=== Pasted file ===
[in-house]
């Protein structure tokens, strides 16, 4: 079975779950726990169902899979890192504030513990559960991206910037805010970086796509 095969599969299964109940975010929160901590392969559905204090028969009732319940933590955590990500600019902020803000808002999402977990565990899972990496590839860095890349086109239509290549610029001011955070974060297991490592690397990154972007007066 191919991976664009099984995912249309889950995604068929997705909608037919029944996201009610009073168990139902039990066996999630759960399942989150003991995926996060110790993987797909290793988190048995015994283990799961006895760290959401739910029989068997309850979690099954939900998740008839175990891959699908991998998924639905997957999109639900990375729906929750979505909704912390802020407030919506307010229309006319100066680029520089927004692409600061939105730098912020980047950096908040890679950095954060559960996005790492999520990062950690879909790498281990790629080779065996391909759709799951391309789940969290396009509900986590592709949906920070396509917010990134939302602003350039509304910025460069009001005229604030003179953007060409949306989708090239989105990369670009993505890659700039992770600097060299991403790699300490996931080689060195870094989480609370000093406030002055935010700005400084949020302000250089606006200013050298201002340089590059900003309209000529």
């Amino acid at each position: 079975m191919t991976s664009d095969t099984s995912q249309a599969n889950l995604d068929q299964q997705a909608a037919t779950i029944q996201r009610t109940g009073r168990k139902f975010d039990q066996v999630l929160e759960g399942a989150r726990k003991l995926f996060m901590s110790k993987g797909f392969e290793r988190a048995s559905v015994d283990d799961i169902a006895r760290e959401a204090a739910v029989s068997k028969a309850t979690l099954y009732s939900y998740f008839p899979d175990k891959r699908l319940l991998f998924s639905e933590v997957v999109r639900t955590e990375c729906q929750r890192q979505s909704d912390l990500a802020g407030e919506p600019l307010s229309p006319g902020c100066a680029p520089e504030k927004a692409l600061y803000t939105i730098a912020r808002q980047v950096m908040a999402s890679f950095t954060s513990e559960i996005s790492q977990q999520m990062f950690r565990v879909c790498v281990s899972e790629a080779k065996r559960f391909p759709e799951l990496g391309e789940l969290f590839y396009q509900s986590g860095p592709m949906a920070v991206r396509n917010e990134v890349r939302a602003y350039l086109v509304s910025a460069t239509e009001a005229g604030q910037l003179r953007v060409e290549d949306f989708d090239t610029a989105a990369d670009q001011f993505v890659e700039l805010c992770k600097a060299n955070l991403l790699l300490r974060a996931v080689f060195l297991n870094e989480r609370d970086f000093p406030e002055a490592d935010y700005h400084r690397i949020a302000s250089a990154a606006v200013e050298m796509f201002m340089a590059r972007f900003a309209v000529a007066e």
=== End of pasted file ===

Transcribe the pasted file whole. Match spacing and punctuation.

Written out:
[in-house]
């Protein structure tokens, strides 16, 4: 079975779950726990169902899979890192504030513990559960991206910037805010970086796509 095969599969299964109940975010929160901590392969559905204090028969009732319940933590955590990500600019902020803000808002999402977990565990899972990496590839860095890349086109239509290549610029001011955070974060297991490592690397990154972007007066 191919991976664009099984995912249309889950995604068929997705909608037919029944996201009610009073168990139902039990066996999630759960399942989150003991995926996060110790993987797909290793988190048995015994283990799961006895760290959401739910029989068997309850979690099954939900998740008839175990891959699908991998998924639905997957999109639900990375729906929750979505909704912390802020407030919506307010229309006319100066680029520089927004692409600061939105730098912020980047950096908040890679950095954060559960996005790492999520990062950690879909790498281990790629080779065996391909759709799951391309789940969290396009509900986590592709949906920070396509917010990134939302602003350039509304910025460069009001005229604030003179953007060409949306989708090239989105990369670009993505890659700039992770600097060299991403790699300490996931080689060195870094989480609370000093406030002055935010700005400084949020302000250089606006200013050298201002340089590059900003309209000529």
């Amino acid at each position: 079975m191919t991976s664009d095969t099984s995912q249309a599969n889950l995604d068929q299964q997705a909608a037919t779950i029944q996201r009610t109940g009073r168990k139902f975010d039990q066996v999630l929160e759960g399942a989150r726990k003991l995926f996060m901590s110790k993987g797909f392969e290793r988190a048995s559905v015994d283990d799961i169902a006895r760290e959401a204090a739910v029989s068997k028969a309850t979690l099954y009732s939900y998740f008839p899979d175990k891959r699908l319940l991998f998924s639905e933590v997957v999109r639900t955590e990375c729906q929750r890192q979505s909704d912390l990500a802020g407030e919506p600019l307010s229309p006319g902020c100066a680029p520089e504030k927004a692409l600061y803000t939105i730098a912020r808002q980047v950096m908040a999402s890679f950095t954060s513990e559960i996005s790492q977990q999520m990062f950690r565990v879909c790498v281990s899972e790629a080779k065996r559960f391909p759709e799951l990496g391309e789940l969290f590839y396009q509900s986590g860095p592709m949906a920070v991206r396509n917010e990134v890349r939302a602003y350039l086109v509304s910025a460069t239509e009001a005229g604030q910037l003179r953007v060409e290549d949306f989708d090239t610029a989105a990369d670009q001011f993505v890659e700039l805010c992770k600097a060299n955070l991403l790699l300490r974060a996931v080689f060195l297991n870094e989480r609370d970086f000093p406030e002055a490592d935010y700005h400084r690397i949020a302000s250089a990154a606006v200013e050298m796509f201002m340089a590059r972007f900003a309209v000529a007066e």